By Fred Topel | Image property of E1 Entertainment
The first problem with Love Ranch is that it’s not about what it’s supposed to be about. Now I can handle a movie circumventing expectations. It just has to be good at what it ends up being. That’s maybe the second or third problem, in no particular order. So Love Ranch isn’t actually about a legal brothel, what it’s about instead isn’t very good, and that’s not all.
Review: Love Ranch
I wonder if that’s why they had to fictionalize the story. It’s “inspired by a true story” because actual brothel proprietors would focus on their business and now some other wild tangent. But in Love Ranch, Charlie Bontempo (Joe Pesci) buys a boxer’s contract, then makes his madame wife Grace (Helen Mirren) his manager.
Now if they wanted to make a boxing movie, why go to all the trouble of setting it in the world of legalized prostitution? That seems unnecessary. More likely, they didn’t have enough story in the prostitution, so they made up some gimmick to move the story along. Either way, it’s not a very good boxing movie either.
It’s all swagger and bravado instead of character. Sure, real hustlers are like that, but you don’t pay them to make movies because they’re not interesting. At least you get to see Pesci do “angry Joe” again. Grace has to placate him, but it’s all melodrama and yelling. The material is way beneath the actors. It’s one of those movies where a sudden phone call keeps one character from telling the other vital information, so that it can be a surprise at the end.
The script is so bad that Charlie actually says the same line twice. Not an important line. It’s just “What f***in’ way to start the new year” after something chaotic happens. Because we didn’t know it was outrageous when we saw it, and we didn’t know it was outrageous the first time he said the line, he had to say it again. Or maybe the screenwriter just forgot that he already said it, and the director forgot that he’d already put it in the film, and Pesci just thought it was a retake.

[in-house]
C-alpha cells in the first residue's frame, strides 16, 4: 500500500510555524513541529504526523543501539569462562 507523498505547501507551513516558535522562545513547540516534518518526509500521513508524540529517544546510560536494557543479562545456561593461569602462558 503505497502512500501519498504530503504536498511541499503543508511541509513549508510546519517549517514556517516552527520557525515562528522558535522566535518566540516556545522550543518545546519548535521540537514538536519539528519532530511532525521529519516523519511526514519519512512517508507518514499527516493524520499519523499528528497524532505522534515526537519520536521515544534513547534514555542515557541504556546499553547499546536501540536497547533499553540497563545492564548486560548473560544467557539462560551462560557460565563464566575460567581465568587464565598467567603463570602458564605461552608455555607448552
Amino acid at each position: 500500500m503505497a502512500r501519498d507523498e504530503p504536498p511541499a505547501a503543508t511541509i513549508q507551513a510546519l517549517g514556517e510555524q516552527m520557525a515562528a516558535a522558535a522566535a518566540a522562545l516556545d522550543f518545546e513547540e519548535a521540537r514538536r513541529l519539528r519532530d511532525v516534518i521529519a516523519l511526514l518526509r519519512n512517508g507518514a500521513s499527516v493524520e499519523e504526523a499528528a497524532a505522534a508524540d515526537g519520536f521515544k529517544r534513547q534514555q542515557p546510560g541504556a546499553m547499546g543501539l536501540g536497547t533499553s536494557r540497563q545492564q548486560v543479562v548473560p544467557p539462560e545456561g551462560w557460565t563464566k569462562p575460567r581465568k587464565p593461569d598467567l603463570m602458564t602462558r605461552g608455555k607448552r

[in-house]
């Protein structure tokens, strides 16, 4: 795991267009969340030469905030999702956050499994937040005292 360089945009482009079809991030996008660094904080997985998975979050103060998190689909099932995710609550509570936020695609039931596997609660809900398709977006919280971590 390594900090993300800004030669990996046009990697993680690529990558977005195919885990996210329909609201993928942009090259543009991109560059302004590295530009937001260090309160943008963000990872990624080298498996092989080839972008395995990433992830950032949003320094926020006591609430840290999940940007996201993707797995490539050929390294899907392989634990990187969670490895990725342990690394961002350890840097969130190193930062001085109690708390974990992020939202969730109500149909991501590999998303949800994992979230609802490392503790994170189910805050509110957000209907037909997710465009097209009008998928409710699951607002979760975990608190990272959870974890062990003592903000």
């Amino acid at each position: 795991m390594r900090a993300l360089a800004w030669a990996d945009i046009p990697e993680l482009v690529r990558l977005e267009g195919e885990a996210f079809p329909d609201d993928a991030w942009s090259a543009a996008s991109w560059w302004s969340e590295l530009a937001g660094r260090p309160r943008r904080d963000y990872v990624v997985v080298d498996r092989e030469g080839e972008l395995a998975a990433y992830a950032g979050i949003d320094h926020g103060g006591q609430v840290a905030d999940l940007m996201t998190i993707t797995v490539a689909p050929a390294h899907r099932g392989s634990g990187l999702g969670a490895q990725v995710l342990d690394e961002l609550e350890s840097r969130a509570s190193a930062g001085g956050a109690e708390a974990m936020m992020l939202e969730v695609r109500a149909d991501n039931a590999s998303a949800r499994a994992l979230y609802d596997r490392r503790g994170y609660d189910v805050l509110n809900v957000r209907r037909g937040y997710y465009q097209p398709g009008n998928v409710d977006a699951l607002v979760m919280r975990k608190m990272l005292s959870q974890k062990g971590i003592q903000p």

It opens right in the thick of the business with a New Year’s party. It’s not quite Boogie Nights festivities, but it introduces the world. Charlie smokes a cigar wrapped in a $100 bill. That’s pretty badass. There’s boobies, and natural ones too. These are authentic ‘70s bodies. You even get an accidental glimpse of Mirren’s during a fade out. You’ll be able to freeze frame it on the DVD.
As far as portraying a world though, there’s no sense that this is anything special. For one, Charlie’s already cheating on Grace when the movie starts, so at what point was this ever an ideal sort of paradise from which they could fall from grace? And if it’s supposed to be a raw and real portrayal of the hard life they live, why don’t we get to see that?
There’s only a few episodes of the crazy shenanigans that go on with the girls and the johns. That seems like a waste. We know from HBO that there’s more excitement going on at a brothel than just one Vietnam vet and a fat guy. There’s a tiny bit of in fighting and banter amongst the girls and showing how Grace handles her talent. Those are just episodes around this boxing scheme though.
There’s a few scenes dealing with religious protesters against the brothel. That feels like something they’d have to deal with, and raises the juicy issue of fighting for your rights even when you have the law on your side. Too bad those protests have absolutely zero impact on the story at all.
There is one good boxing scene, but I don’t care. It just feels like filler because they don’t have a story about the brothel like they were supposed to. It’s not that good. It’s just an actual bright spot when the rest of the movie doesn’t work at all.